The founder of a charity accused of defrauding a July 16, 2015, terrorist attack victim's mother now faces a federal charge, his attorney said Tuesday.
John Shannon Simpson, who started Marines & Mickey supposedly to send service members to Disney theme parks, is due in U.S. District Court in South Carolina on a charge of wire fraud. Robert Hines, his attorney in an unrelated Lee County, Fla., case, said U.S. marshals have placed a hold on him at the local jail.
Simpson is accused of gaining money from Cathy Wells, the mother of Lance Cpl. Squire "Skip" Wells, after lying to her about his charity and his own military record. Skip Wells died in the mass shooting by Mohammad Youssef Abdulazeez at the U.S. Naval and Marine Reserve Center on Amnicola Highway.
Cathy Wells helped raise money for Simpson's charity. In a July 2016 Times Free Press article, her friends estimated she helped him gain $160,000, including $25,000 from the Chattanooga Heroes Fund, which consisted of money raised by former NFL quarterback Peyton Manning. Jason Weeks, a family friend, said Cathy Wells also loaned Simpson $75,000.
Simpson has been in a Lee County, Fla., jail since an employee of his charity accused him of stalking and sexual battery. On Thursday, Simpson pleaded no contest to those charges, as well as first-degree burglary with assault, tampering with a witness, and violation of injunction for protection.
As part of a negotiated plea agreement, Simpson received a sentence of nine years in a Florida prison. Hines said that defendants in that state generally serve about 85 percent of their sentences, assuming they don't violate any policies while incarcerated. That would put Simpson in a Florida prison for about 7-1/2 years.
But Hines said U.S. marshals also have placed a hold on him, proof that he will be extradited to U.S. District Court in Columbia, S.C.
Hines said Simpson faces a federal wire fraud charge.
An online search of that district court's website does not show any official case filed against Simpson as of Tuesday.
"There's something brewing up there," Hines said. "Whether he's been indicted or not, I don't know. But there's something going on."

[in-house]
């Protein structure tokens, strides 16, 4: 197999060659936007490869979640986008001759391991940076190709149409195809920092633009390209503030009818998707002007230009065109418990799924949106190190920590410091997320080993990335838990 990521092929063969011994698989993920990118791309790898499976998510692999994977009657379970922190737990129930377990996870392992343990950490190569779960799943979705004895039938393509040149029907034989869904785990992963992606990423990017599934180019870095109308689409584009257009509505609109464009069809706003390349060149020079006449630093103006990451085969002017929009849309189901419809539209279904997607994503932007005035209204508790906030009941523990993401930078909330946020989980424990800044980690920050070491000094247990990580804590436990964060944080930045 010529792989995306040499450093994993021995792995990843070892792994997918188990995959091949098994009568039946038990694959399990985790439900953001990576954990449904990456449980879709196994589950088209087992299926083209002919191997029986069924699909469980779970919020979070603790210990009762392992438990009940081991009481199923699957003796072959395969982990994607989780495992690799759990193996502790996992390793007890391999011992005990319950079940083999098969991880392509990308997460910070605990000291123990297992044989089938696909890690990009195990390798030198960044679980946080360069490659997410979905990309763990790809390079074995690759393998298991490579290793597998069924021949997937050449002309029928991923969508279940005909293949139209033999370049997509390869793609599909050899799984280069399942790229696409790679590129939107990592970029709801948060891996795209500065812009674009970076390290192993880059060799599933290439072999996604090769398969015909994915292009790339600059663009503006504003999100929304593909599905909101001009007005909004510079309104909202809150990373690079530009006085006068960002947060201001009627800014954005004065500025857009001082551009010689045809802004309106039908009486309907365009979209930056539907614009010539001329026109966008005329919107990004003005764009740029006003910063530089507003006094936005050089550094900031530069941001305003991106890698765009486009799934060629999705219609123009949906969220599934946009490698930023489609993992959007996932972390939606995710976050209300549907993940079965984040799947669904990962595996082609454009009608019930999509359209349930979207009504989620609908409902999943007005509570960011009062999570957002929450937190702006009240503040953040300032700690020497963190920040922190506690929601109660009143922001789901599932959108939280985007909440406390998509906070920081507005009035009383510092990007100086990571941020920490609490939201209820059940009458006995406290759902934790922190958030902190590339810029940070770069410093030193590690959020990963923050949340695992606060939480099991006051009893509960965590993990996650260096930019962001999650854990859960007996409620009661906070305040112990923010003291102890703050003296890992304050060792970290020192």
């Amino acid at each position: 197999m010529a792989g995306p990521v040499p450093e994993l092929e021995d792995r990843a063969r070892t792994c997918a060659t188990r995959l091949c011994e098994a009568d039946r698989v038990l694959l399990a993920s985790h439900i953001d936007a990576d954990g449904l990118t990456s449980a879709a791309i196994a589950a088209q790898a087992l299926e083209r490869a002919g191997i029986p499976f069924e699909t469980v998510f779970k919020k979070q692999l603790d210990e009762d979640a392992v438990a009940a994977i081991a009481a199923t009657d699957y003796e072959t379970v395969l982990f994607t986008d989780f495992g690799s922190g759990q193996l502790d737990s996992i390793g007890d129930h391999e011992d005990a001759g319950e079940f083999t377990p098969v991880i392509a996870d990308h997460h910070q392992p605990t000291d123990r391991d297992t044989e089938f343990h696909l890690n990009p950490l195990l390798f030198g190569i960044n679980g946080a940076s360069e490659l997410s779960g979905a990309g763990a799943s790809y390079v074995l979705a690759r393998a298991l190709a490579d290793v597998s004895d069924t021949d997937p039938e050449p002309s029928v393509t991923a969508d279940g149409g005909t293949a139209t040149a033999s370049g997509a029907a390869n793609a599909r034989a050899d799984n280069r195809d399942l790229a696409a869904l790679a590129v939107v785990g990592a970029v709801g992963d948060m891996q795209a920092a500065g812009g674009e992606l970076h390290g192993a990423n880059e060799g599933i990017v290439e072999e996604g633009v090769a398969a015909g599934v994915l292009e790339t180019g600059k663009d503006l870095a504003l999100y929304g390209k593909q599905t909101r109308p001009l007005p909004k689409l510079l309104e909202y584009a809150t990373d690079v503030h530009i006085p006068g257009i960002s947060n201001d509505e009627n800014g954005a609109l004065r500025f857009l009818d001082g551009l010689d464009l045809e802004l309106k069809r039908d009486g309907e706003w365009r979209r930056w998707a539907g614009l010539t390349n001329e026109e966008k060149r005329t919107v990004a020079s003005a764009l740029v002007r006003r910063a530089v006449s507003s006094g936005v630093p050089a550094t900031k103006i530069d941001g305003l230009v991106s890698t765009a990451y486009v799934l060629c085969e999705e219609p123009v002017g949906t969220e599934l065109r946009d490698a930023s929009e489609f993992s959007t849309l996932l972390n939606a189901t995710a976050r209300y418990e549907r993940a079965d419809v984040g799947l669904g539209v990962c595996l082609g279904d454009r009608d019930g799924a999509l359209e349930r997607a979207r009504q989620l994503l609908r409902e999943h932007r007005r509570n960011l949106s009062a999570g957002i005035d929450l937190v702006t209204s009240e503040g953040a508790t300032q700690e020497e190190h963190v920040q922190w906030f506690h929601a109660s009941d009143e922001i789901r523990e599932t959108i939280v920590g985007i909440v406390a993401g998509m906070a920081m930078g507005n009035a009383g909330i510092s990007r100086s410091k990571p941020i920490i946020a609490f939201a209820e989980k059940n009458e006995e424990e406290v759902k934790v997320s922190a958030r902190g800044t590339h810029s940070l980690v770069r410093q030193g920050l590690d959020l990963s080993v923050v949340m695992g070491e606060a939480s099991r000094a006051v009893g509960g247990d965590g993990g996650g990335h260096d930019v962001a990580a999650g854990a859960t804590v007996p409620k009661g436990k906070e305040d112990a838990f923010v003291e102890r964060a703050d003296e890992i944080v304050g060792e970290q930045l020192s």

An officer in the Lee County, Fla., jail said federal agents put a "hold" on Simpson when he first entered the jail in January 2017. That is a message from the agents, explaining to the local officers that they want to talk to him. Before he gets shipped to a state prison, the local officers are supposed to alert the federal agents.
Cathy Wells called the news "outstanding." She said she has been in contact with an assistant U.S. attorney for months but has not gotten any confirmation on when the charges will go to the grand jury. She said she plans to continue to frequently call the prosecutor, hoping to get more information.
"There's too much at stake and it's too important," she said. "If he thinks I'm going to lie down and let this go, he's dealing with the wrong person."
Simpson met Cathy Wells in the days after her son's death. Cathy Wells' sister found Simpson's charity online, and the family thought it would be a good way to honor Skip Wells. Cathy and Skip Wells traveled to Disney World every year, and they had returned from their most recent trip eight days before the terrorist attack.
Simpson said he was a 20-year veteran of the Marines Corps, a retired master sergeant, a former Reconnaissance Marine and former Parris Island drill instructor. He and Cathy Wells partnered on fundraisers for the charity in Skip Wells' name, including a trivia night and a concert.
In early 2016, a mutual friend of Weeks and Simpson reached out to Weeks, asking him to look into Simpson's military credentials. Weeks said he was already skeptical of Simpson's claims. According to the Manpower and Reserve Affairs Department, Simpson was actually enrolled in the Corps for three years as a financial technician in the 1990s and was involuntary discharged after a court martial because he abandoned his post.
Weeks and Cathy Wells then met multiple former volunteers for the charity, themselves the parents of Marines. The volunteers said they doubted Simpson actually sent veterans to Disney theme parks with the money raised.
Simpson denied that claim in an interview with the Times Free Press two years ago.
"It's just the class of people they are," he said. "These people will always gossip about something. They have such a sorry life. They need to talk about something. Right now, they're attached to the foundation."
He also gave the Times Free Press the names and phone numbers of six people who supposedly benefited from his charity. Of those, five returned calls seeking comment. Two said Simpson gave them checks covering the costs of their trips. Two said they received nothing.
The other person said Simpson paid for his family's hotel — but not the actual tickets to Disney World. The family didn't realize that would be the case until they arrived in Orlando, Fla.
A spokesman for the U.S. attorney's office in Columbia, S.C. didn't return a call seeking comment Tuesday.
Contact staff writer Tyler Jett at 423-757-6476 or email@example.com. Follow him on Twitter @LetsJett.